In the 15th century, reception in complexu reached the Netherlands while it was one of Germany's feudal dependencies. While Italian lawyers (modus italicus) were the first to contribute to the new Byzantine-based jurisprudence, in the 16th century, French humanistic doctrinal scholars (modus gallicus) were most influential. In the 17th and 18th century, it was the Dutch who had the greatest influence. Members of the Hollandse Elegante School (“school of elegant jurisprudence”; 1500–1800) included Hugo Grotius, Johannes Voet, Ulrich Huber, Noodt, J. and F. van de Sande, and many others. These scholars managed to merge Roman law with legal concepts taken from traditional Dutch feudal customary law, especially from the province of Holland. The resulting mixture was predominantly Roman, but it contained some features which were characteristically Dutch: this mixture is known as Roman-Dutch law. The Dutch applied their legal system in their colonial empire. In so doing, the distinctly Dutch branch of civil law (or ius commune) came to be applied in far-flung places, e.g., the Dutch East Indies, Dutch West Indies, Cape Colony, and Dutch Ceylon.[2]:156-157

In the Netherlands, Roman-Dutch law abruptly ended when, in 1809, the Dutch puppet state—the Kingdom of Holland—adopted the French Napoleonic Code, a different system but nonetheless a branch of civil law. Yet, in the then-Dutch colonies, French law was never introduced during or after the Napoleonic era. As a result, Roman-Dutch law has managed to survive, usually in a hybrid form mixed with English law, otherwise known as “Anglo-Dutch law”.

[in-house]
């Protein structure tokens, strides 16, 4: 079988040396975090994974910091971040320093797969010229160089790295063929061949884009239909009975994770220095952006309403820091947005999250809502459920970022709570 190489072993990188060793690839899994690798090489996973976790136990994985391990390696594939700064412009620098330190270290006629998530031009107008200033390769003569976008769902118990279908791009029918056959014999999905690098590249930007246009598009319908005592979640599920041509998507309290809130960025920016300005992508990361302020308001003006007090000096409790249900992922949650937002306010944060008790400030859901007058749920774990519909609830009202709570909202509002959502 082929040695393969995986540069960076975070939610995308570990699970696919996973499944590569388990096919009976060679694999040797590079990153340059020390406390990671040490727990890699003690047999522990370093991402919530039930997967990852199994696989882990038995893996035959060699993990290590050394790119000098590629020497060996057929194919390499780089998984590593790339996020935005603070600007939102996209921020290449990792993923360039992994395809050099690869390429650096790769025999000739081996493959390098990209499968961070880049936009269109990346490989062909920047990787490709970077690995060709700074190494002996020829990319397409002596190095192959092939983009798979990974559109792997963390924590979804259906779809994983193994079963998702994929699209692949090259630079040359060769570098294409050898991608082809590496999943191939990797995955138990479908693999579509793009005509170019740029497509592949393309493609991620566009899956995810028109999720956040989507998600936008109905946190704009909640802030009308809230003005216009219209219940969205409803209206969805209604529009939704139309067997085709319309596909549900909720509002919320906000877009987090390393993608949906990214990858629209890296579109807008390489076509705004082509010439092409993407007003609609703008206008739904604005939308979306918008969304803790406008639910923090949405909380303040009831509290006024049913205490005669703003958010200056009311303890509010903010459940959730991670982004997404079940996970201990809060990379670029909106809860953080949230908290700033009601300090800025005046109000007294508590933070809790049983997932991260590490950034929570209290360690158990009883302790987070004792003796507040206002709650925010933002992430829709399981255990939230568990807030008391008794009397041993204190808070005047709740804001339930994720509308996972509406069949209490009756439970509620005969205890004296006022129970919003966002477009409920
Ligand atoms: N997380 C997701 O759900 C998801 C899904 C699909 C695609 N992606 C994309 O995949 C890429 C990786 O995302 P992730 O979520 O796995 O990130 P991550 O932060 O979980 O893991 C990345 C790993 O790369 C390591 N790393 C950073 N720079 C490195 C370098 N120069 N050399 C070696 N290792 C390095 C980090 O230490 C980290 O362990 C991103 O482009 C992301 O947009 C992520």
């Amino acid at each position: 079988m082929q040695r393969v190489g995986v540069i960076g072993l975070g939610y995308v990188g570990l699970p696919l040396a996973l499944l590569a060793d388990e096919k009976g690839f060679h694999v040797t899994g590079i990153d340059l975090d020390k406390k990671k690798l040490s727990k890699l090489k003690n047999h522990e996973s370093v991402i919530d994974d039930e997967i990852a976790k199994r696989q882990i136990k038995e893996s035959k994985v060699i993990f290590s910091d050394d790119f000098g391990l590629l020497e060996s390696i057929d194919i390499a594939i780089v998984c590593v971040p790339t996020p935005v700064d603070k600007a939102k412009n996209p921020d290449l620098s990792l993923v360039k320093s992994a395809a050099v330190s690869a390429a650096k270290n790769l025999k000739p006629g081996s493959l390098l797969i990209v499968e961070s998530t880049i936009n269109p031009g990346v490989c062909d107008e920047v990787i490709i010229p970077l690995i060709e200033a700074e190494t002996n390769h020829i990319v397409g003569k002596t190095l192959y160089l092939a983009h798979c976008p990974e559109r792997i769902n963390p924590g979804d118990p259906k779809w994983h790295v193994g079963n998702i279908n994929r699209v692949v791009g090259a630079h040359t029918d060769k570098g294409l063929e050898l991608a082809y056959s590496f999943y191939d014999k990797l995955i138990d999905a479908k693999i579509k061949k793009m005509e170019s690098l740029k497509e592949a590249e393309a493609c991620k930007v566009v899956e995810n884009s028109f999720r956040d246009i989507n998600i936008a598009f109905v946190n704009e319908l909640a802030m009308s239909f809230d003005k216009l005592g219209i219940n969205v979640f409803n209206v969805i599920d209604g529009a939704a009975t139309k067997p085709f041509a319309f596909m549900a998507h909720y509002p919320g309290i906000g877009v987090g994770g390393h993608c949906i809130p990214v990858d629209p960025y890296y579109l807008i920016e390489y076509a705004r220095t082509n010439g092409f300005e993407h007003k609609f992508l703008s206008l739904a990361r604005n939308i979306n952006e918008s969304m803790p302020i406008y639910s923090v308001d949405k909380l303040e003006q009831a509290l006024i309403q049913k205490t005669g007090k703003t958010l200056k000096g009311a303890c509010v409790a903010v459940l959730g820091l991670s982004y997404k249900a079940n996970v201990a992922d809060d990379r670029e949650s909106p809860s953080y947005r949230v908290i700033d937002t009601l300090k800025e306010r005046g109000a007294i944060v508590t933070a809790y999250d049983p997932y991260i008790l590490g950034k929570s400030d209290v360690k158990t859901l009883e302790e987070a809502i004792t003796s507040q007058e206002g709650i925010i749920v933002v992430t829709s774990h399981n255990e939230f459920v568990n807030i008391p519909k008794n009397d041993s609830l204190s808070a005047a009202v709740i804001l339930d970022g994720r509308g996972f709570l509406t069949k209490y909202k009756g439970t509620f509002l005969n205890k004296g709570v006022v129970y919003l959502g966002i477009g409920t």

Reform of Indonesian law and other former colonies by the Netherlands[edit]

The Netherlands participated in international seminars and training programmes organized by international partner organisations, ranging from a two day seminar to a two week programme for different legal professionals around the world. Programmes have been developed for Surinam, Aruba, Sint Maarten and Indonesia.

In 2020 the Netherlands expect the rule of law and the reform processes in Indonesia to have been consolidated. In this area, given their common history, Indonesia and the Netherlands will remain tied to each other. More and more we will see that the bilateral cooperation between the two sides in the field of rule of law is one of equal partnership in which both countries have experience and knowledge to offer each other. Although capacity building of Indonesian institutions will remain an important part of the rule of law program, Indonesian experiences with legal reform process will have an added value for Dutch counterparts.[3]


  1. ^ Bielinski, Stefan (April 1979). "The Schout In Rensselaerswijck: Conflict Of Interests". Colonial Albany Social History Project. Retrieved 2011-02-25. 
  2. ^ Smits, J.M. (2002). The Making of European Private Law: Towards a Ius Commune Europaeum As a Mixed Legal System. Intersentia. 
  3. ^ file:///C:/Users/Roger/Downloads/indonesia-multi-annual-strategic-plan-2014-2017.pdf
  • Robert Feenstra, Reinhard Zimmermann (Eds.): Das römisch-holländische Recht. Fortschritte des Zivilrechts im 17. und 18. Jahrhundert. Berlin 1992, ISBN 3-428-07465-3 (collection of papers, some in English).
  • Reinhard Zimmermann: The Law of Obligations. Cape Town 1990. Reprinted Muenchen, Cape Town 1992, ISBN 3-406-37246-5 (a comparative overview of the law of obligations with a lot of information on the substantive rules of Roman-Dutch law).

See also[edit]

External links[edit]